The SxS loader, also called “Fusion”, which I mentioned previously, is a new feature available starting with Windows XP that allows deploying multiple versions of the same DLL to a global store, “the next generation of system32”, where multiple versions of the DLL live side by side. Client applications use XML manifests to create activation contexts that specify which version is desired, avoiding a binary compatibility nightmare. You can read more about SxS here. This global store is known as “winsxs” and has a new name, “Component Servicing Infrastructure”, in Vista. For you managed developers, you can consider it as some sort of a native version of the GAC.
Until recently, the only documented way to install Win32 native SxS assemblies to the global store was by using MSI, the Windows Installer. The SxS DLL is described in a table in the MSI database and during package installation it is copied to the winsxs store. This may be a decent solution for those who already use MSI to deploy their projects, but it can be overkill for others. Even in larger projects, it is obvious that not everyone likes using MSI.
Microsoft recognized the need of .NET developers to deploy managed assemblies to the GAC without MSI and documented their previously undocumented GAC API, residing in fusion.dll, in blog entries, a knowledge base article and finally right in MSDN. This API is based around Fusion.dll’s IAssemblyCache interface.
It’s no surprise that the API for installing managed assemblies was documented first. Native SxS does not seem to be widely used (although its internal use by Microsoft has increased significantly – compare the Vista winsxs directory to XP’s and see what I mean) – which is unfortunate, since it can solve a lot of problems.
Recently, however, an API for managing native SxS DLLs in the winsxs store was documented. This API is basically identical to the GAC API in fusion.dll, but instead resides in sxs.dll, an OS component starting with Windows XP. The API is now documented in MSDN here.
While a welcome development, the documentation of this API leaves something to be desired. First of all, the API is documented for Windows Vista and Windows Server 2008, while looking at the export table of Windows XP’s sxs.dll illustrates that is definitely present in Windows XP in one form or another. When I asked about this here, the reason for this turned out to be the fact this API isn’t tested on XP and Windows Server 2003 (Hmm……)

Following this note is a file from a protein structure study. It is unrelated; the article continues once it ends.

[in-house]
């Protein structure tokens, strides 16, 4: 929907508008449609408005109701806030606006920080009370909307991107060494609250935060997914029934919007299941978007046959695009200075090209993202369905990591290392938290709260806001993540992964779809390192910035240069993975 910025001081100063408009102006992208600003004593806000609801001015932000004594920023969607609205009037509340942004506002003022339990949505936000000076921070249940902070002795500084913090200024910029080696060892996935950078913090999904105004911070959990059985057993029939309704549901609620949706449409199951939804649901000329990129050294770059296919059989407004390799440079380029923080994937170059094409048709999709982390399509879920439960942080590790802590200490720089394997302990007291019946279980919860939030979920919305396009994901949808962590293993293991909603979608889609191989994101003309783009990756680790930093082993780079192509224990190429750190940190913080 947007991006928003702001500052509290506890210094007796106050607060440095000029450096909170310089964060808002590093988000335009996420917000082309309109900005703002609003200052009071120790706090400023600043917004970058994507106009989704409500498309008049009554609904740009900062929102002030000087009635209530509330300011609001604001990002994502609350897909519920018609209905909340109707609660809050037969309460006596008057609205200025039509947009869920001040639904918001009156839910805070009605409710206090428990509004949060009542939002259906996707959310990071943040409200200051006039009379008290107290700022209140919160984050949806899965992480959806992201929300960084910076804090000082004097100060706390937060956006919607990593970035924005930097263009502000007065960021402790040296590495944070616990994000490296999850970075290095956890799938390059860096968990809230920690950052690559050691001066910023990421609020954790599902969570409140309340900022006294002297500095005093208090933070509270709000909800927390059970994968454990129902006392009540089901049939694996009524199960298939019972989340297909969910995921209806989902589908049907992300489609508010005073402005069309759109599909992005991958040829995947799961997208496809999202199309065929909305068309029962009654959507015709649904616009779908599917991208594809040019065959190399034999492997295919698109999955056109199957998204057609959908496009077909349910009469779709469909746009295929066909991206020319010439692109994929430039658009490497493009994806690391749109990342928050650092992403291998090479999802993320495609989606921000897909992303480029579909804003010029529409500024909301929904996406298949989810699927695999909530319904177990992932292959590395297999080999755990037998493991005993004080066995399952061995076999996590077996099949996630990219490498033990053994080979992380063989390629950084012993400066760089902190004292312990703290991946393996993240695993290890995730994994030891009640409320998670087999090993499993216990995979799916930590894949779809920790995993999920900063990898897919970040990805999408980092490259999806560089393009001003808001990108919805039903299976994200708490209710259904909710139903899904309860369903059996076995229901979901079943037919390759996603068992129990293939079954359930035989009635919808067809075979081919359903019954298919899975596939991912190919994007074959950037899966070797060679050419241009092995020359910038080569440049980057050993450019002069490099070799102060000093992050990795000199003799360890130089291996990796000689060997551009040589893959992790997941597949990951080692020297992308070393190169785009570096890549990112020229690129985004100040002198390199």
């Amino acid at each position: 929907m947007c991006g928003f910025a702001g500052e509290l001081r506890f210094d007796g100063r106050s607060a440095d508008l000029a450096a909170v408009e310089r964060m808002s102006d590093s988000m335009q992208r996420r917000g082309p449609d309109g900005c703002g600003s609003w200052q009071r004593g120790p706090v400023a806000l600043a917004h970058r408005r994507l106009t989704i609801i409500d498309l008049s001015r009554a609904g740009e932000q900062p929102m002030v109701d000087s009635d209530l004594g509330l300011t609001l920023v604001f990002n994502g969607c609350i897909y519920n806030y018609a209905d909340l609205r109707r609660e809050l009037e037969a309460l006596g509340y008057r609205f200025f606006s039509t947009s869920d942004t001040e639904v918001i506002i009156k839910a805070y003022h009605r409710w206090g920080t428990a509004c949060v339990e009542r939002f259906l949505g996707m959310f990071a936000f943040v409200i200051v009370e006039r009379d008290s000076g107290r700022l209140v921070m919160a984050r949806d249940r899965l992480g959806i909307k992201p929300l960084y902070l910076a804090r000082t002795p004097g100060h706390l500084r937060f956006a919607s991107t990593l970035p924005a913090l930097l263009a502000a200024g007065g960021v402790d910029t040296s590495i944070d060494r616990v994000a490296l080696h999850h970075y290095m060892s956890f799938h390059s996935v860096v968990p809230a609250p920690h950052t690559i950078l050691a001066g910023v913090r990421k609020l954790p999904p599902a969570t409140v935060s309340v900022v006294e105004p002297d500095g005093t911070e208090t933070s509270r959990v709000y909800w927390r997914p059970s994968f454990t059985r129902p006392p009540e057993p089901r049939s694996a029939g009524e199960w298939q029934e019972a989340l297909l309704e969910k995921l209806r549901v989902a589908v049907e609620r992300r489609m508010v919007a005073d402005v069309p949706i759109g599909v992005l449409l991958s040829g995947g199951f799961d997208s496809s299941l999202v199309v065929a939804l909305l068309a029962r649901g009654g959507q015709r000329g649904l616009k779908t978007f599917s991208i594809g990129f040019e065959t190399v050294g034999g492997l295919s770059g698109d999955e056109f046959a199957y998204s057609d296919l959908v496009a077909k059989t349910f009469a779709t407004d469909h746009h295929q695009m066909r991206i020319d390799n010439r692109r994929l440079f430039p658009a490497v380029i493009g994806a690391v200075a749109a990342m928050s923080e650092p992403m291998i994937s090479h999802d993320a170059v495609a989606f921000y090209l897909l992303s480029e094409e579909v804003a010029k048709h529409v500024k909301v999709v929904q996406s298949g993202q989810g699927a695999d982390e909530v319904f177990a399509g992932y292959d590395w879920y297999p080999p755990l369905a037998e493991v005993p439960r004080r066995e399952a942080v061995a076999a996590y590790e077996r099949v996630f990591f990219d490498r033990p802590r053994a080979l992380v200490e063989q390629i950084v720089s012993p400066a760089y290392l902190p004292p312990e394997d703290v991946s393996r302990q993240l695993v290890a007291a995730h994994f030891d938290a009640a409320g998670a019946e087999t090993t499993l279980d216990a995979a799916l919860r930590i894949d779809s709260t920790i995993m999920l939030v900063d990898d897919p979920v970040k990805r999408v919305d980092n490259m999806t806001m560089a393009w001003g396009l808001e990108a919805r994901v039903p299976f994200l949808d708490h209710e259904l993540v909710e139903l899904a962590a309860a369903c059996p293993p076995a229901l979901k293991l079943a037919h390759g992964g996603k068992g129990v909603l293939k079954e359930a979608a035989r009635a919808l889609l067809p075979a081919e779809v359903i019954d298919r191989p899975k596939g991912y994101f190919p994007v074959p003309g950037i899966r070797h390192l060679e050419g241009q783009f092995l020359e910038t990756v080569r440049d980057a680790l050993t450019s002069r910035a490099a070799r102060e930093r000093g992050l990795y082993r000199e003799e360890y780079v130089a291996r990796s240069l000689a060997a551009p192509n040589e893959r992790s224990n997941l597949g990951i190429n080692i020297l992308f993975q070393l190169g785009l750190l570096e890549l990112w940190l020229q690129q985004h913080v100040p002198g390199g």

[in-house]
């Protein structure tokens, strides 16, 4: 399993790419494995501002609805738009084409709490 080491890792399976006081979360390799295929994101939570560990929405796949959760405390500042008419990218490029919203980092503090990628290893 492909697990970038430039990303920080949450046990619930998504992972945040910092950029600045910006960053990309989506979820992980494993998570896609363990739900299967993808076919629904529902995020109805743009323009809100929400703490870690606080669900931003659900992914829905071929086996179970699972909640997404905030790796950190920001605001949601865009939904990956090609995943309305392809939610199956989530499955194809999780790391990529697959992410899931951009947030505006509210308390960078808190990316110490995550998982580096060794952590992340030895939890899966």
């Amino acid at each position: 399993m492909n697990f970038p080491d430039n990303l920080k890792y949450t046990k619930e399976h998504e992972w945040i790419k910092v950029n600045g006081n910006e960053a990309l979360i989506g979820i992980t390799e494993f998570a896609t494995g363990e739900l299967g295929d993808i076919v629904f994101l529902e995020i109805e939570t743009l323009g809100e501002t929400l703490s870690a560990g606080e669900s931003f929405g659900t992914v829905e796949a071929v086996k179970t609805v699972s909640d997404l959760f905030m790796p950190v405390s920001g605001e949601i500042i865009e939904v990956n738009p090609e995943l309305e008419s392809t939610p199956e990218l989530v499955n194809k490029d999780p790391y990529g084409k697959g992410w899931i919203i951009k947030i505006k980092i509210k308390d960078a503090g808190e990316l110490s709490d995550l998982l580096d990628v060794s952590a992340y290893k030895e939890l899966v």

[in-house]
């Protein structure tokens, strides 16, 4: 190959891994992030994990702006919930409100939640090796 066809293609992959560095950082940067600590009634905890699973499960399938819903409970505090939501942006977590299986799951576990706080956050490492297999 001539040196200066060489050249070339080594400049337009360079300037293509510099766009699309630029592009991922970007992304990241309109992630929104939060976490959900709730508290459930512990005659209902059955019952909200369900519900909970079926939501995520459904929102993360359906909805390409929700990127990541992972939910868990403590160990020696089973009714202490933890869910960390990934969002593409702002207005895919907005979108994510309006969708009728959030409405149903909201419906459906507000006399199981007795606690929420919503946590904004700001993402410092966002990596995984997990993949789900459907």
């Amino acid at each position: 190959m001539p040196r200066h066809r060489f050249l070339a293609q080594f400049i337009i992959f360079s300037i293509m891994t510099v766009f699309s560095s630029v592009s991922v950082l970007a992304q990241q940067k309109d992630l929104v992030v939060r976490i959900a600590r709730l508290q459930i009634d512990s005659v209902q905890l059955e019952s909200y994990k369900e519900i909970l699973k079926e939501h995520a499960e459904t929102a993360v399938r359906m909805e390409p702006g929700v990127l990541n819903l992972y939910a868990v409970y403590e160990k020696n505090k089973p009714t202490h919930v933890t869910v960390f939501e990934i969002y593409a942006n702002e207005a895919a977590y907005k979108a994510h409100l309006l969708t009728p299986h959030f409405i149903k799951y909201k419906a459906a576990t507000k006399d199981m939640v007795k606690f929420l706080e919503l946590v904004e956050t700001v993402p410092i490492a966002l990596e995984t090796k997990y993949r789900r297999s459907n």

Second of all, the SxS store’s reference counting isn’t described too much. I’d like to know the subtle meanings of the various schemes in FUSION_INSTALL_REFERENCE. I suppose up to this point, with MSI being the only name in town, FUSION_REFCOUNT_MSI_GUID was the only one actually being used.
Still, despite the downsides, the SxS API finally provides an alternative for those who would rather avoid MSI and still enjoy the benefits of isolation. I hope to see wrappers for the API becoming available online and coming to good use.
With this API, installing a SxS DLL becomes as simple as calling IAssemblyCache::InstallAssembly. Examples can be found online of using the nearly identical GAC API on managed assemblies – these can easily be used as the basis for a native SxS assembly installation routine.
Of course, the Visual C++ 2005 CRT and other runtime redistributables are native side by side assemblies themselves. MSVCR80.DLL is installed to the winsxs store and not to system32 like previous versions of the CRT. So I was hoping the availability of a documented API for SxS DLL installation would provide another supported deployment facility for the Visual C++ 2005 redistributables, in addition to the Windows Installer merge modules which of course are only suitable for an MSI installation. The second alternative of deploying all the redistributables, even those that you don’t need for your project, in the form of vcredist.exe, is even worse.
Unfortunately, when I asked a Program Manager in the Visual C++ team whether the availability of the SxS API means it is now supported as a way to deploy the runtimes, I got a negative response. The Visual C++ Team, for their reasons, prefer to keep restricting developers to the existing deployment methods, with all their problems, preventing seamless integration of runtime deployment into custom installers.
This stance is yet another motivation to use the OS CRT instead of the Visual C++ CRT when deploying projects. See my previous post describing this approach. If you like it, let Microsoft know you’d like to see this supported better.